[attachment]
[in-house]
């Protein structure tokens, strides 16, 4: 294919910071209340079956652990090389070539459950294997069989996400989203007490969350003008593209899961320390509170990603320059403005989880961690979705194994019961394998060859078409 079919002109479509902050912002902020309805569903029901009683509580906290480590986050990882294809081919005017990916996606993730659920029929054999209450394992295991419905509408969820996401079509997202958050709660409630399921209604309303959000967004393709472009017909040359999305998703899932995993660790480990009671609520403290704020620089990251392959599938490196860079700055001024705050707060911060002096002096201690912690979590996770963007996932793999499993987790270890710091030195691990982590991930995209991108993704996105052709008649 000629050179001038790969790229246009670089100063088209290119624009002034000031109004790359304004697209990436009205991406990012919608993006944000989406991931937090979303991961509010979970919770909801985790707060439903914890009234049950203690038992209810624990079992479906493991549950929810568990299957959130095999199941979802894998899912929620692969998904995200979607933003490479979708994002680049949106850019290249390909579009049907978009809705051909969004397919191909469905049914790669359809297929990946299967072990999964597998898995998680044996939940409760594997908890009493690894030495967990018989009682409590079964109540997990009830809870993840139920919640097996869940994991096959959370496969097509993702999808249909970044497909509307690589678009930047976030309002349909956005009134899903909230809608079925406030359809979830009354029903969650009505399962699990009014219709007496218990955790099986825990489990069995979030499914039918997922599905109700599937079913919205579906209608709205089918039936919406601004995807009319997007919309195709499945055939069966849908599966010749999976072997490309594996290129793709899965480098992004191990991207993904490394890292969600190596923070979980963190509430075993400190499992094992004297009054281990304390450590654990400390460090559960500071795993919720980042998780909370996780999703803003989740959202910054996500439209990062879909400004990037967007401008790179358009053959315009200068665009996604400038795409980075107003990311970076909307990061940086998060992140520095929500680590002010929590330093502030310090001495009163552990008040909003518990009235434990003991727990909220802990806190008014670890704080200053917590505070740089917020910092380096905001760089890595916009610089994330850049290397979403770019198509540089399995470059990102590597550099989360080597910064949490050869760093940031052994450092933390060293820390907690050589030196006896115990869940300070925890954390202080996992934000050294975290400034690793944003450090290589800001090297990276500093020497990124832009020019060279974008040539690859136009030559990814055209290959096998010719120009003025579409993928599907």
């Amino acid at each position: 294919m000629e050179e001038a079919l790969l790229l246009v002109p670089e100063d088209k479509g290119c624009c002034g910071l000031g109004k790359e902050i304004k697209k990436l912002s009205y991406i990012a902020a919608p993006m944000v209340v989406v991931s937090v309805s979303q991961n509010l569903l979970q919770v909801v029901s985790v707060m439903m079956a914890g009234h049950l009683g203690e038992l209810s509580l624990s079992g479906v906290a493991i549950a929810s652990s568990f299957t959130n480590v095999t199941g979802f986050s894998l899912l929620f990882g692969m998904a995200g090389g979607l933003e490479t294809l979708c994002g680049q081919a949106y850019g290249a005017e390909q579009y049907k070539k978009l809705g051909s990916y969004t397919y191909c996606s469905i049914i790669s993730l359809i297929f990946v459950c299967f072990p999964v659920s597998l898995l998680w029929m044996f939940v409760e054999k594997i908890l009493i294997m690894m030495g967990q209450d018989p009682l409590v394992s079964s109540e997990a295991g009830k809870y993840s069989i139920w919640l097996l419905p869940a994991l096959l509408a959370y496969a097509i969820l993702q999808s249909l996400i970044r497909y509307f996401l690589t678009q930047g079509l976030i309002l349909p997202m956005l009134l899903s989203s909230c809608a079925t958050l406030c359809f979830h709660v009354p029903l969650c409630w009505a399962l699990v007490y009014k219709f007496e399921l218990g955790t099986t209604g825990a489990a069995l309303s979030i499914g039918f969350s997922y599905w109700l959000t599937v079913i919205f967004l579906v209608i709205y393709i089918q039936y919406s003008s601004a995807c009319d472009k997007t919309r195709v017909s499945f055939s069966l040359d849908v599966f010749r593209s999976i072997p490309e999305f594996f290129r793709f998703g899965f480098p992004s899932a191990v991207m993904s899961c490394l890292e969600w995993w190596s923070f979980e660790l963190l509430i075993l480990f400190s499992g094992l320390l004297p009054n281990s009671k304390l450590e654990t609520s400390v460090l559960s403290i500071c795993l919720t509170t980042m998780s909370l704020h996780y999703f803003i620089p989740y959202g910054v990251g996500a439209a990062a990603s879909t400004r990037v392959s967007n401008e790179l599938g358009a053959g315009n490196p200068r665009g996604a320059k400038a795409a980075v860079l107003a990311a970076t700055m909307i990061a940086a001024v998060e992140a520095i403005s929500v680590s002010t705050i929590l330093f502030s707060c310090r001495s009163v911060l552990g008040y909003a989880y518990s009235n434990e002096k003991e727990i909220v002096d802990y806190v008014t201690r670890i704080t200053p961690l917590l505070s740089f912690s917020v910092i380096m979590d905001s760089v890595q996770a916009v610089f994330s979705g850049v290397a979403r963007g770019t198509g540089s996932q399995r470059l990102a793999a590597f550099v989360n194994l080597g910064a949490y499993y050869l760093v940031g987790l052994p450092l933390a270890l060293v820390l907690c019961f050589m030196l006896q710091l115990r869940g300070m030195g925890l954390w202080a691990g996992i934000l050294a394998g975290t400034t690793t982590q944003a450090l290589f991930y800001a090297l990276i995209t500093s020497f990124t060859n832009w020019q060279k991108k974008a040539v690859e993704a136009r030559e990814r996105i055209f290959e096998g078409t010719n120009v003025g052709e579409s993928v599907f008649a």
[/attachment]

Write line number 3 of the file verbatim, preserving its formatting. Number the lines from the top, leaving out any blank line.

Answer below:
């Amino acid at each position: 294919m000629e050179e001038a079919l790969l790229l246009v002109p670089e100063d088209k479509g290119c624009c002034g910071l000031g109004k790359e902050i304004k697209k990436l912002s009205y991406i990012a902020a919608p993006m944000v209340v989406v991931s937090v309805s979303q991961n509010l569903l979970q919770v909801v029901s985790v707060m439903m079956a914890g009234h049950l009683g203690e038992l209810s509580l624990s079992g479906v906290a493991i549950a929810s652990s568990f299957t959130n480590v095999t199941g979802f986050s894998l899912l929620f990882g692969m998904a995200g090389g979607l933003e490479t294809l979708c994002g680049q081919a949106y850019g290249a005017e390909q579009y049907k070539k978009l809705g051909s990916y969004t397919y191909c996606s469905i049914i790669s993730l359809i297929f990946v459950c299967f072990p999964v659920s597998l898995l998680w029929m044996f939940v409760e054999k594997i908890l009493i294997m690894m030495g967990q209450d018989p009682l409590v394992s079964s109540e997990a295991g009830k809870y993840s069989i139920w919640l097996l419905p869940a994991l096959l509408a959370y496969a097509i969820l993702q999808s249909l996400i970044r497909y509307f996401l690589t678009q930047g079509l976030i309002l349909p997202m956005l009134l899903s989203s909230c809608a079925t958050l406030c359809f979830h709660v009354p029903l969650c409630w009505a399962l699990v007490y009014k219709f007496e399921l218990g955790t099986t209604g825990a489990a069995l309303s979030i499914g039918f969350s997922y599905w109700l959000t599937v079913i919205f967004l579906v209608i709205y393709i089918q039936y919406s003008s601004a995807c009319d472009k997007t919309r195709v017909s499945f055939s069966l040359d849908v599966f010749r593209s999976i072997p490309e999305f594996f290129r793709f998703g899965f480098p992004s899932a191990v991207m993904s899961c490394l890292e969600w995993w190596s923070f979980e660790l963190l509430i075993l480990f400190s499992g094992l320390l004297p009054n281990s009671k304390l450590e654990t609520s400390v460090l559960s403290i500071c795993l919720t509170t980042m998780s909370l704020h996780y999703f803003i620089p989740y959202g910054v990251g996500a439209a990062a990603s879909t400004r990037v392959s967007n401008e790179l599938g358009a053959g315009n490196p200068r665009g996604a320059k400038a795409a980075v860079l107003a990311a970076t700055m909307i990061a940086a001024v998060e992140a520095i403005s929500v680590s002010t705050i929590l330093f502030s707060c310090r001495s009163v911060l552990g008040y909003a989880y518990s009235n434990e002096k003991e727990i909220v002096d802990y806190v008014t201690r670890i704080t200053p961690l917590l505070s740089f912690s917020v910092i380096m979590d905001s760089v890595q996770a916009v610089f994330s979705g850049v290397a979403r963007g770019t198509g540089s996932q399995r470059l990102a793999a590597f550099v989360n194994l080597g910064a949490y499993y050869l760093v940031g987790l052994p450092l933390a270890l060293v820390l907690c019961f050589m030196l006896q710091l115990r869940g300070m030195g925890l954390w202080a691990g996992i934000l050294a394998g975290t400034t690793t982590q944003a450090l290589f991930y800001a090297l990276i995209t500093s020497f990124t060859n832009w020019q060279k991108k974008a040539v690859e993704a136009r030559e990814r996105i055209f290959e096998g078409t010719n120009v003025g052709e579409s993928v599907f008649a």